The Suitcase Lady

Art

May 22, 2007, 10:54 pm

I like to remind my middle school art students that art doesn’t have to be beautiful. In fact, it can be ghastly. Consider Picasso’s Guernica where the subject matter is the horror of the Spanish Civil War.

Perhaps some of us had grade school art teachers who never got around to art appreciation because they were too busy telling us to color inside the lines. If so, you might enjoy this simple exercise.

Try dividing art roughly into two huge groups. The first group is created solely for its own beauty. Think classical and timeless. Matisse fits perfectly into this category. He himself said that he dreamed of a pure, tranquil art, free of disturbing subjects, that would soothe the mentally fatigued as a good armchair.

The second group of art is created to send a message beyond the colors, lines and designs. This art is like a mirror held up so we can see who we are. Obviously, the reflection isn’t always botoxed. Only those who pretend that Walt Disney created the world negate the importance of message driven art.

I’m an ardent defender of non-beautiful art. It’s important to know who we are and where we are headed. We don’t, however, have to hang reproductions of Guernica or Munch’s The Scream on the living room walls.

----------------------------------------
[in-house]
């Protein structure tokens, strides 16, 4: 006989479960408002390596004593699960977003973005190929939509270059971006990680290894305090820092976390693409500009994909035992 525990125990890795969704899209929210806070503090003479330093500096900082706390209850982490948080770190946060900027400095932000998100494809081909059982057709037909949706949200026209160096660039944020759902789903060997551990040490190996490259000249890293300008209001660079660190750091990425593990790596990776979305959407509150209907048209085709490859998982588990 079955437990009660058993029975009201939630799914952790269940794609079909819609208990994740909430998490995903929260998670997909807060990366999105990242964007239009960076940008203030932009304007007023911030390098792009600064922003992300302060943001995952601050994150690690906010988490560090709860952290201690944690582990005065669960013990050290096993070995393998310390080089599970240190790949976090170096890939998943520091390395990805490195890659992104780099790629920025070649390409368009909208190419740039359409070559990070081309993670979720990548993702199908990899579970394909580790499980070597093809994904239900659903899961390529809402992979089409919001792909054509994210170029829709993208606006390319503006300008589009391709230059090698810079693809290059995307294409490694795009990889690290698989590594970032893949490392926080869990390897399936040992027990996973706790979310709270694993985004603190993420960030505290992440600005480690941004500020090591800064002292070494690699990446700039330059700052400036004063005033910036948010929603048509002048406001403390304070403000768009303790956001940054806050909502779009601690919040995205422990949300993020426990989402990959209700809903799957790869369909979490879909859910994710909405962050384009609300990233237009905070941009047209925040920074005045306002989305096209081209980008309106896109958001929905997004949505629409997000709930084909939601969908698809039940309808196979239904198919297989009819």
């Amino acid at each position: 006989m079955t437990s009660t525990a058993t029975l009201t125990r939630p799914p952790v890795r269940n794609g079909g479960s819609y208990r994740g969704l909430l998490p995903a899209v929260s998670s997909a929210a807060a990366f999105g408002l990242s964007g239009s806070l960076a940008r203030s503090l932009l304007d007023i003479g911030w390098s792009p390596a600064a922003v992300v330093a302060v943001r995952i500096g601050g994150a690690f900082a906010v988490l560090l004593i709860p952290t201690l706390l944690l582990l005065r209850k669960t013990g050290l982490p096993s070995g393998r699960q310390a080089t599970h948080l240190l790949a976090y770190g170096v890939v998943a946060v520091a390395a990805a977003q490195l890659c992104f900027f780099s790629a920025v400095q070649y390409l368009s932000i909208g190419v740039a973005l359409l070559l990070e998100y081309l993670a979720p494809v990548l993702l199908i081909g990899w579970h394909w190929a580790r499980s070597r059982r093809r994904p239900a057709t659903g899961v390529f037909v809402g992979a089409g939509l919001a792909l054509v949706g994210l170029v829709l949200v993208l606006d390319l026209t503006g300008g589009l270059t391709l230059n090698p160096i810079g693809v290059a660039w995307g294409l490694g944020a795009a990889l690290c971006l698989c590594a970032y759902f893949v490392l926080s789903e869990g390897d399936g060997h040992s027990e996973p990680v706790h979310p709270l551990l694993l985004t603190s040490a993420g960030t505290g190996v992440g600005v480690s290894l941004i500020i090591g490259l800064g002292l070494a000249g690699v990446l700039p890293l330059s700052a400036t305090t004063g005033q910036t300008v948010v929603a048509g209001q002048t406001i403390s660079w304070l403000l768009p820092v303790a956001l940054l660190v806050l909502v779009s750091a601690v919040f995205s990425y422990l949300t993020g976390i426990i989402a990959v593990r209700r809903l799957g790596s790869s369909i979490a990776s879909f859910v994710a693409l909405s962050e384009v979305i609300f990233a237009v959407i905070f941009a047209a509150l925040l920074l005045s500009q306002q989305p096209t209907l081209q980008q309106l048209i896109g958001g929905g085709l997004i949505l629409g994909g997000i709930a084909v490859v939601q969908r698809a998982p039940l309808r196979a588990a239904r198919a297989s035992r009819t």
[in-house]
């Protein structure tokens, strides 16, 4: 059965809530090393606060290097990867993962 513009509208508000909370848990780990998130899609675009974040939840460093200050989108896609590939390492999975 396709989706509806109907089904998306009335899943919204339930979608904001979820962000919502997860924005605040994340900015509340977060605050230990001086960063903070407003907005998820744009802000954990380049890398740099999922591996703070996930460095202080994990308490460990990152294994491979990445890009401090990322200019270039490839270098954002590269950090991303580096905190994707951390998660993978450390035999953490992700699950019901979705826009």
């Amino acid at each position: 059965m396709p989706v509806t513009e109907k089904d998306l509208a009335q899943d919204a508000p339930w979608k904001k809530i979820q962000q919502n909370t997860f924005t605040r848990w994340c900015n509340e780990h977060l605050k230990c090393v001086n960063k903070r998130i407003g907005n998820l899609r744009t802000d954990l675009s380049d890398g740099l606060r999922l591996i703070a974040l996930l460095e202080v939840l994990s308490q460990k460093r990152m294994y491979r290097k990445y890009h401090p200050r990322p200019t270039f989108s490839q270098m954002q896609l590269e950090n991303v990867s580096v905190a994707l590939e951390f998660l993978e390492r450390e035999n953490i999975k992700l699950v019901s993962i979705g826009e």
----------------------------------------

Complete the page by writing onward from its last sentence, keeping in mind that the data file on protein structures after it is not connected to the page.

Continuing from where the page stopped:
I’m firmly in the classical art camp when it comes to choosing art to live with. On most days it seems like the entire world is screaming messages at me. I don’t need to come home to walls that are shouting, too. Surroundings with the tranquility of a Zen garden are my ideal. Give me a Matisse any day. Alex Katz and Philip Pearlstein aren’t bad, either.

Click on the small picture and find nine icons of art in one picture. This delightful collage is the creation of one of my talented and computer savvy students.

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